What do you do when you have a job, but it’s just not your passion? August McLaughlin responds to a reader’s query.
I’m a believer in following one’s passions. I know some of the things I’m passionate about, but I’m not sure what I can realistically do with them. I love writing, for example, and am pretty sure I have several books in me, but most writers I know have a “regular” job. I don’t seem able to write while keeping the job that pays my rent and bills. I don’t hate my job, but it’s not my passion. I want it to be. Pointers?
Aimless but Hopeful
Contrary to how you’re feeling, you are chock-full of one of the most important aims one can have: for a more gratifying and meaningful existence. If we never ask those questions, we can’t possibly find the answers. So kudos! Truly.
By nature, I’m a leaper. Earlier on, I leapt into and out of serious relationships and jobs with little thought—numerous times to my detriment. Thankfully, I’ve learned a few things since then. (Think first, leap smarter.)
My dad, on the other hand, is the classic example of a smart leaper. Before he retired from UPS where he’d worked for nearly forty years, he had a plan in place. He gradually stepped into retirement so that by the time it arrived, he was already thinking and living as a vocation-free man. His life seems full of passion now, and the adjustment period ran smooth.
I’ve also known folks who never leap and go on to regret it. The actress who clings to her secure waiting tables gig until she becomes a server who acts on the side, rather than vice versa. The lawyer whose screenplay-in-progress sits dusty in a drawer. Anyone who falls asleep at night worrying, “What if I never…” or “I wish, I wish…”
If you wait for “ready” to come knocking at your door, it may never come. If you leap too soon, however, you risk extended periods of Top Ramen and dollar store finds. (Trust me, I’ve been there.)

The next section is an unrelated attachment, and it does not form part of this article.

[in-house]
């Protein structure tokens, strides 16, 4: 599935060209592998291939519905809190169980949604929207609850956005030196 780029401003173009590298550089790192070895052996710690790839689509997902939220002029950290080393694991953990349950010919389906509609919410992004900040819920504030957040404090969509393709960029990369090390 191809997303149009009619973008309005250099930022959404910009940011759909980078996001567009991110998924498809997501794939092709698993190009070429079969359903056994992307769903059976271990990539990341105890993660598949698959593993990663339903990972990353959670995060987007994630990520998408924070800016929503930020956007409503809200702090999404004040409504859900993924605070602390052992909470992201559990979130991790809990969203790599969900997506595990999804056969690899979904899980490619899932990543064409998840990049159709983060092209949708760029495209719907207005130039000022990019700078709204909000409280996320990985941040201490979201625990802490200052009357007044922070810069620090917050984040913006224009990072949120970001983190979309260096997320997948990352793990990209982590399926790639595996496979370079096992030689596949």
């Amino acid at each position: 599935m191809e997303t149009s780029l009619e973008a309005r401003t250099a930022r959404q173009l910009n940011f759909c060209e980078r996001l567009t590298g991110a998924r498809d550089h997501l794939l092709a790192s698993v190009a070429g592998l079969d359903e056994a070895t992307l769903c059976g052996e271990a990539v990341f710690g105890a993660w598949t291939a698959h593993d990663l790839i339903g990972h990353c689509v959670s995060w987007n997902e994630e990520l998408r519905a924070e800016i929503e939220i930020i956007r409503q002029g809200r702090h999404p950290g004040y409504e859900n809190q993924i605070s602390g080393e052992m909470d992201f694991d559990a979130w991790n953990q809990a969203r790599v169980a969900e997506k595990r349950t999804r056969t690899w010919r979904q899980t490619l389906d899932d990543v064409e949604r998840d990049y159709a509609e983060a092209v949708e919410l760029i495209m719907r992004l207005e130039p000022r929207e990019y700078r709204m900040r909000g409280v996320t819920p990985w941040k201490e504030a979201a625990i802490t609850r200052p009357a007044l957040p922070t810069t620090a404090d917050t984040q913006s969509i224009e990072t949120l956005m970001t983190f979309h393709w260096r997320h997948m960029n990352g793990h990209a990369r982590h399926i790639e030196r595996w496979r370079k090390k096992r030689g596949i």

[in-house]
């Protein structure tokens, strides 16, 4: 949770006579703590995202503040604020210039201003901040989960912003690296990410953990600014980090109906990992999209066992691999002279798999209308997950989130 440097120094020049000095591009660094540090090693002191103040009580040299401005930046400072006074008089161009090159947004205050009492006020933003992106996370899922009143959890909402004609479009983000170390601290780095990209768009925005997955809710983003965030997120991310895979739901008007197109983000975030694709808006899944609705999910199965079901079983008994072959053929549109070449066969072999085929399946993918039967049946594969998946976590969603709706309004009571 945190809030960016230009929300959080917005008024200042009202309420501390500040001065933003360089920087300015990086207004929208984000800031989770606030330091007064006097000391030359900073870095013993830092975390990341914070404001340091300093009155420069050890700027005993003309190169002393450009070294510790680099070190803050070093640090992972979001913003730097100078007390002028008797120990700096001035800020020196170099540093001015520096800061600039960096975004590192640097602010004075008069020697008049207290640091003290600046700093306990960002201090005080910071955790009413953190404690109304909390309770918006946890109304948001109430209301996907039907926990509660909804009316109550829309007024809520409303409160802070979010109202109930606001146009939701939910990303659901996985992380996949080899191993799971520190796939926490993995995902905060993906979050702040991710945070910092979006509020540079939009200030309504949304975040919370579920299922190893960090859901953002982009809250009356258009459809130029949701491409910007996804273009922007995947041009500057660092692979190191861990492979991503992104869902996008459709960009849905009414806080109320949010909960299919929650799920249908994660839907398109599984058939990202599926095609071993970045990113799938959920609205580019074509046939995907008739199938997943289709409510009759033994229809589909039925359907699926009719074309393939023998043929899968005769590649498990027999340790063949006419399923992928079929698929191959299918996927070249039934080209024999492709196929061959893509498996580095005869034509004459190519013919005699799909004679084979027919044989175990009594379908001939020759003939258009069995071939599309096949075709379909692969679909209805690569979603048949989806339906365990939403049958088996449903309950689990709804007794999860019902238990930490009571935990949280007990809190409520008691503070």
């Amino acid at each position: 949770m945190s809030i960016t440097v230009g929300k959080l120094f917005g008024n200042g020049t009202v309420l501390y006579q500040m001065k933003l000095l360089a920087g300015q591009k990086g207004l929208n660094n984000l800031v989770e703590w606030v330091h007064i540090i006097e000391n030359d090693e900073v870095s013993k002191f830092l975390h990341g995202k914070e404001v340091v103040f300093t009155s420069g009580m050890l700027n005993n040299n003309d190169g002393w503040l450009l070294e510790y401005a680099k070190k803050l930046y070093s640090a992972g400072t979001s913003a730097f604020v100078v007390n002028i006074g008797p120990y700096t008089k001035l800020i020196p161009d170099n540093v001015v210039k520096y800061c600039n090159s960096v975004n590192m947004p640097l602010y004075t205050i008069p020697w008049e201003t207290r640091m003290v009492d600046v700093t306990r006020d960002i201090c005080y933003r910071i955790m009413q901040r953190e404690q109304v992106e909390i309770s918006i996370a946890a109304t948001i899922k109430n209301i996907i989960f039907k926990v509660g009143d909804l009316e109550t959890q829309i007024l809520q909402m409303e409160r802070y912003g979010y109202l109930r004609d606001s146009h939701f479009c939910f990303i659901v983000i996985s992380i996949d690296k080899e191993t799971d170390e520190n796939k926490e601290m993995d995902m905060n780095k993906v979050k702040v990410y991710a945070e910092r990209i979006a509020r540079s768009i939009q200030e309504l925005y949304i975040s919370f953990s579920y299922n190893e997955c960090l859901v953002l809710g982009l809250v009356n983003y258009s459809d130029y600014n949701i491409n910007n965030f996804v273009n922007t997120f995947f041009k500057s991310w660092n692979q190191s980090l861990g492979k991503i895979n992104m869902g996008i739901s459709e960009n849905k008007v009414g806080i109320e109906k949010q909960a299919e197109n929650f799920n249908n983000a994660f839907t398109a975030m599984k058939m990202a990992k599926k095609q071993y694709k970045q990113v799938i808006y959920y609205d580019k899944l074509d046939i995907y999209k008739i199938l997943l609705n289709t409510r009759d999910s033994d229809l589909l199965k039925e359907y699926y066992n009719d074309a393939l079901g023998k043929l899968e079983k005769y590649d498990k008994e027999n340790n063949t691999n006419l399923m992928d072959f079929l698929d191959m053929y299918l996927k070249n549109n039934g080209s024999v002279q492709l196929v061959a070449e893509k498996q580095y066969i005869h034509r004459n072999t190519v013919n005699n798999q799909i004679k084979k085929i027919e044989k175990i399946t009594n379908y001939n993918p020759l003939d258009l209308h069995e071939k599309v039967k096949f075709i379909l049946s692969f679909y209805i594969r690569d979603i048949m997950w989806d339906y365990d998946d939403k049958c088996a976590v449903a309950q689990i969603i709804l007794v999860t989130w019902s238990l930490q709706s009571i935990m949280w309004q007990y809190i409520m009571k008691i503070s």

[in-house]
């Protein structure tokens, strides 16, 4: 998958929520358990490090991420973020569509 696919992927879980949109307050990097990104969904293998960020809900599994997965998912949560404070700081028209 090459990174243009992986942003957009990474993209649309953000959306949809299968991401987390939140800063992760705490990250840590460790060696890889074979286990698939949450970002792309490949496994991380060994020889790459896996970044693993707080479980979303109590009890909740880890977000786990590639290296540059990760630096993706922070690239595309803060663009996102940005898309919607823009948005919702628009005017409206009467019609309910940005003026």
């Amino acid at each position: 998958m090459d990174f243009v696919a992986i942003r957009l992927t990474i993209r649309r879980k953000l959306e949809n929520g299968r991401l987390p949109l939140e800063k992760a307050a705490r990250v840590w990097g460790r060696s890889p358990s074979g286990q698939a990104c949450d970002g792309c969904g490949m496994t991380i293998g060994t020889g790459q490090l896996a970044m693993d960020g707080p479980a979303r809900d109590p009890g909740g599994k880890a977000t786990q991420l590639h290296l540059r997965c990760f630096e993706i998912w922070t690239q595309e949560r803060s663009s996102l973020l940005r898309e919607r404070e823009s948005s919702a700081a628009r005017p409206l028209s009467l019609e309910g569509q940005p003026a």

Here’s what I’d do. Begin taking at least one step toward your dreams every day. You don’t need to know the specifics of those dreams just yet. If you trust the journey, it will fill in the blanks.
Each morning spend at least five minutes journaling whatever comes to your mind, before you hit the day job. This teaches your mind that your passion comes first. Jot down story ideas. Begin writing one, even if all you can manage is fifteen minutes at a time.
Meditate regularly. Very often, our subconscious has a much clearer idea of our heart’s desires that we realize at the surface; for at least a little while, don’t let everyday clutter obstruct that. (If you’re new to meditation I highly recommend the Simply Being app and How to Meditate by Pema Chodron.)
As far as discovering what to do with your passions, here are some questions I’ve found helpful along the way:
- What makes your heart dance?
- If you weren’t afraid of what others would think, what would you dive into?
- If success as you define it were guaranteed, what whimsical dream would you turn into a tangible goal?
- Describe your ideal weekday from start to finish.
- If I never _______________, I’ll regret it one day.
Don’t judge the answers. Blurt them out. Let them flow. Take good notes. All of the answers you seek lie within you. I promise you that.
As for requiring a “regular” job or two if you decide to pursue writing, toss that notion to the curb. While there’s nothing wrong with having both temporarily or long-term, that is not ideal for everyone. (It certainly isn’t for me.) You can grow financially through creative work, but only if you first see that as a real and feasible thing. Artistry is a lot more practical than many people think—and I suspect you have it within you to accomplish whatever you put your mind to.
Cheering for you,
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Photo: Logan Ingalls / flickr